In 1998 a waterfront dispute here in Melbourne led to a three-week protest at Webb Dock in which I was very involved, negotiating day in, day out with Victoria Police at the time to ensure that that was a peaceful protest.

Mr Burgess – Negotiating with the police?

Ms Hutchins – I was negotiating for peaceful protests to proceed over three weeks of protests at the waterfront, and I have to say it was a peaceful protest during that time. The 1400 workers who were sacked from their jobs and were fighting for the right to be reinstated ended up having the law on their side after that protest. Through the Federal Court and the High Court they were found to be acting in a lawful way to protect their jobs, and the actions of collusion by both the company and the federal government at the time were found to be unlawful. That dispute is part of Victorian and Australian history now, and it demonstrates just how peaceful protest can bring about change and a better society.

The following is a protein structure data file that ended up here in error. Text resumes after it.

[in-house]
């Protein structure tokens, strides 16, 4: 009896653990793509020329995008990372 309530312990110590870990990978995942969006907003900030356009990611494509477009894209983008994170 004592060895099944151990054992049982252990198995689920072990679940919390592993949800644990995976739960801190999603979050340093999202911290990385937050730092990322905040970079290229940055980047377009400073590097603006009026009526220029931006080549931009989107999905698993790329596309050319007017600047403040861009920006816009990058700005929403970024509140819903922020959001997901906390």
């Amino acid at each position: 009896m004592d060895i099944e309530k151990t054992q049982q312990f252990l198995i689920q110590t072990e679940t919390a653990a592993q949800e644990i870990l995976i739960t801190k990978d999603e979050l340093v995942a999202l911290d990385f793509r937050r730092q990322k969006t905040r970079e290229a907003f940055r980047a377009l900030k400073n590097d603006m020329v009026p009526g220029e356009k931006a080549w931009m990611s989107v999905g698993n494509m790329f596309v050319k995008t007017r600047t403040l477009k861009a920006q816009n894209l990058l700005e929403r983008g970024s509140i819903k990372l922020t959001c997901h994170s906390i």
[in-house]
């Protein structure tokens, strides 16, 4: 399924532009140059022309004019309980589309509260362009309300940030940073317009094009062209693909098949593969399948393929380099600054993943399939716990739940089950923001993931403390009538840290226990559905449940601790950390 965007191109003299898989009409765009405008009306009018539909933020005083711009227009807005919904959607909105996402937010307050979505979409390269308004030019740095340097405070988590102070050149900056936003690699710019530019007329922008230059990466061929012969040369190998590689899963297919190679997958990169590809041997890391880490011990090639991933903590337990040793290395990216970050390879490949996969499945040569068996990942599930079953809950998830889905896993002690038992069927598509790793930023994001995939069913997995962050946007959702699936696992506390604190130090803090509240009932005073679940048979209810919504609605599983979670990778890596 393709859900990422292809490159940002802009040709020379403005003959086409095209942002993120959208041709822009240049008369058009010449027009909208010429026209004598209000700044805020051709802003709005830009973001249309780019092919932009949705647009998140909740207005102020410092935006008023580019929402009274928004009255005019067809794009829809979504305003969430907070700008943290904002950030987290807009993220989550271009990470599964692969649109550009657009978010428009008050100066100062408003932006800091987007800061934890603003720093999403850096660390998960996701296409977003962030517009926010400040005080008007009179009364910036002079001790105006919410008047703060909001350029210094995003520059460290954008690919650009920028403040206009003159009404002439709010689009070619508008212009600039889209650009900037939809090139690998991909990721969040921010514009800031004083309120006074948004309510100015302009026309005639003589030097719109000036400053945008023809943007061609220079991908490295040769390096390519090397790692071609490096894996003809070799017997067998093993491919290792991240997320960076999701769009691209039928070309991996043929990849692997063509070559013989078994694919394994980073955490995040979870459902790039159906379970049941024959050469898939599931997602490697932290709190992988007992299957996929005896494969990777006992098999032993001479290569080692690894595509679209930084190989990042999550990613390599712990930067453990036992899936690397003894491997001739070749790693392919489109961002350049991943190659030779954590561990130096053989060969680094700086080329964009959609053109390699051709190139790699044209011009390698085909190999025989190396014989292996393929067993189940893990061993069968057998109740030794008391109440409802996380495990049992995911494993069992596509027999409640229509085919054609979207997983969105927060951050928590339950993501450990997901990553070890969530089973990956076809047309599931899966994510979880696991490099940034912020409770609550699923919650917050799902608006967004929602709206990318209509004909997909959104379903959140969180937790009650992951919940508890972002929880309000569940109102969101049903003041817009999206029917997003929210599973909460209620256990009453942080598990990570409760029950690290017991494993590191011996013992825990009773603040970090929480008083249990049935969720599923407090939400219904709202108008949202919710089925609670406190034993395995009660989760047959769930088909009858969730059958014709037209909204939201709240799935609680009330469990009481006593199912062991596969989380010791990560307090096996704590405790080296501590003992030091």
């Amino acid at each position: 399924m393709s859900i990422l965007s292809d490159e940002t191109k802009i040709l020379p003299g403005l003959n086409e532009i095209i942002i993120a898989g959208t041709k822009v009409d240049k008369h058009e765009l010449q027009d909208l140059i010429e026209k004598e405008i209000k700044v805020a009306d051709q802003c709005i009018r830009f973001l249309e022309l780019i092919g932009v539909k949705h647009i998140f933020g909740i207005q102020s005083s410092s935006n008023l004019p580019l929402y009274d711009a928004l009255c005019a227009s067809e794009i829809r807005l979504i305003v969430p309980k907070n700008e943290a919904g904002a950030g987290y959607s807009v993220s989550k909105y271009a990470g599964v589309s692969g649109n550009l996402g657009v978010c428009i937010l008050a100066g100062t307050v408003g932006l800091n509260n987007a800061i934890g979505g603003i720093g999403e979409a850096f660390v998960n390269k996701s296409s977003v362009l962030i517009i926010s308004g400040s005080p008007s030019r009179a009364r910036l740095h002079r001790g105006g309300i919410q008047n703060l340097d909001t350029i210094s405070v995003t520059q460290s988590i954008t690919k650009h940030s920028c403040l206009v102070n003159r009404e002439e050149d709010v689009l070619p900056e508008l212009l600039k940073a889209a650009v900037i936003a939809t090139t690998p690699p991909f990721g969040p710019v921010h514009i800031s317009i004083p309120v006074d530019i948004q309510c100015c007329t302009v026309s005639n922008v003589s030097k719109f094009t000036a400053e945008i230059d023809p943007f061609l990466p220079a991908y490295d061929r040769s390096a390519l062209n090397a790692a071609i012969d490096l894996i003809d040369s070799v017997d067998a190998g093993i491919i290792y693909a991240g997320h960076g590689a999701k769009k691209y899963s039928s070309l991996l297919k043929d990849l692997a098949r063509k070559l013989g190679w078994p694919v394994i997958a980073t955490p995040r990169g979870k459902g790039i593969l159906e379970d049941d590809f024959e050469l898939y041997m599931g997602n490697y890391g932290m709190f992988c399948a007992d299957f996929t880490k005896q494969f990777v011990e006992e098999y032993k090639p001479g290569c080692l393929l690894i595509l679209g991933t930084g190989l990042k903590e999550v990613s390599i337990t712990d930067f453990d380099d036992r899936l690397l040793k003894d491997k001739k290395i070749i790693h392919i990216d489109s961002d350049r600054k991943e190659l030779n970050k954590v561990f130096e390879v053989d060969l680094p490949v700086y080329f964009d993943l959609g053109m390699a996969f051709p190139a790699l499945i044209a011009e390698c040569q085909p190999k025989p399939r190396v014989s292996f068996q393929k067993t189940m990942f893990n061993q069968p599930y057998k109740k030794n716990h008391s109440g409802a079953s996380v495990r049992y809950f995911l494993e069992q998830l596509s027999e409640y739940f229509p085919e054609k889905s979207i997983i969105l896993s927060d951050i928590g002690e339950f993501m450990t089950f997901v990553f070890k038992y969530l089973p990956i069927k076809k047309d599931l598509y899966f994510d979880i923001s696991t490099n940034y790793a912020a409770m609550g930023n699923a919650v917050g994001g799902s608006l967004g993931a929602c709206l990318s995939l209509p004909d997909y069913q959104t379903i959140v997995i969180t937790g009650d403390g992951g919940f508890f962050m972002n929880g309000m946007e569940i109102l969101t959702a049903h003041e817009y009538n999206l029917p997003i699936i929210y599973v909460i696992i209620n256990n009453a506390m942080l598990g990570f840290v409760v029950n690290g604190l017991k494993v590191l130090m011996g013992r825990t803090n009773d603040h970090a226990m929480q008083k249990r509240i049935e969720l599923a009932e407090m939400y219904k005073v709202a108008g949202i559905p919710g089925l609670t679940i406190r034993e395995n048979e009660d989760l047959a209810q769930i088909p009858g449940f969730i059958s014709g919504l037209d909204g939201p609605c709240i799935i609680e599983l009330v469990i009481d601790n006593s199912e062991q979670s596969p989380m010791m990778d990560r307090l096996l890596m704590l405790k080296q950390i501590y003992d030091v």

The move-on powers in this bill are draconian, they are Bjelke-Petersen in style and they mean we have set off down a slippery slope. They infringe the vital rights that exist in a free democracy, and they infringe the right to protest. Labor will defend the right of Victorians to protest.

We will oppose these move-on powers, we will oppose this bill and, when we are elected in November, we will repeal this legislation.